Author: Joseph D. Lichtenberg
Release Date: 2013-09-05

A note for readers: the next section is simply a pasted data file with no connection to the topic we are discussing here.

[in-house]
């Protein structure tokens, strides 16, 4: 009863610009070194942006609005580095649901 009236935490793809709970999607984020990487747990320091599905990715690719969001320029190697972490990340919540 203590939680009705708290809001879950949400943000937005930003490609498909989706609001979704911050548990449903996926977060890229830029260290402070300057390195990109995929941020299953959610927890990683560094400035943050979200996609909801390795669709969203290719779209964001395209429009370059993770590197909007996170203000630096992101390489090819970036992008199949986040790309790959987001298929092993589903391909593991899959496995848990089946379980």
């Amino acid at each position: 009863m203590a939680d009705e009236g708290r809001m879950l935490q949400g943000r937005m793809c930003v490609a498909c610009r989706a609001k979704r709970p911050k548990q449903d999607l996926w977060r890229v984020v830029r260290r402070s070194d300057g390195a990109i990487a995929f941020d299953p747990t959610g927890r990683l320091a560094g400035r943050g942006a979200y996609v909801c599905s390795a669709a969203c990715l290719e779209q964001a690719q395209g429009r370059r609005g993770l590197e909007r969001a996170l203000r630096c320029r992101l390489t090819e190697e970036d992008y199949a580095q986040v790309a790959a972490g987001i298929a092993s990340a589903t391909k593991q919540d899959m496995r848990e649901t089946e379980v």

In Craft and Spirit, Joseph Lichtenberg writes of the craft of exploratory psychotherapy, by which he means the creative skill — even artistry — that mobilizes the spirit of inquiry in therapist and patient and sustains it over the course of psychotherapy. He expatiates on this craft as it pertains to patients of our time — patients who typically bring to therapy backgrounds of insecure attachment and serious concerns about safety and retraumatization. In each of ten chapters, Lichtenberg formulates a different guideline for technique, keyed to the broad domain of exploratory psychotherapies and are accompanied by numerous clinical illustrations. These guidelines seek to foster greater therapist involvement without compromising an openness to psychological exploration. They seek to sensitize therapists to the two interlacing tracks of communication that unfold in treatment: those of verbal exchange and of enactive messages. And they help guide therapist attention among interpenetrating domains of the patient’s subjectivity, the therapist’s subjectivity, and the intersubjective realm that emerges from their collaborative experience. Fusing the humanist tradition of therapeutic inquiry with knowledge gained from recent infancy and child research, Lichtenberg develops guidelines suitable to exploratory therapy with patients who communicate not only verbally but also through diverse affect states and altered cognitions. Consistently illuminating on the parallels and disjunctions between caregiver–child and therapist–patient relationships, Lichtenberg is clear about the adult-to-adult dimension of exploratory work in which “provision” is necessarily subordinate to “inquiry.” Craft and Spirit is aimed equally at prospective patients, therapists, and analysts, all of whom will be edified by this masterful demonstration of the ways in which a spirit of inquiry imbues the craft of psychotherapy, in Lichtenberg’s words, “with its liveliness of sustained purpose.”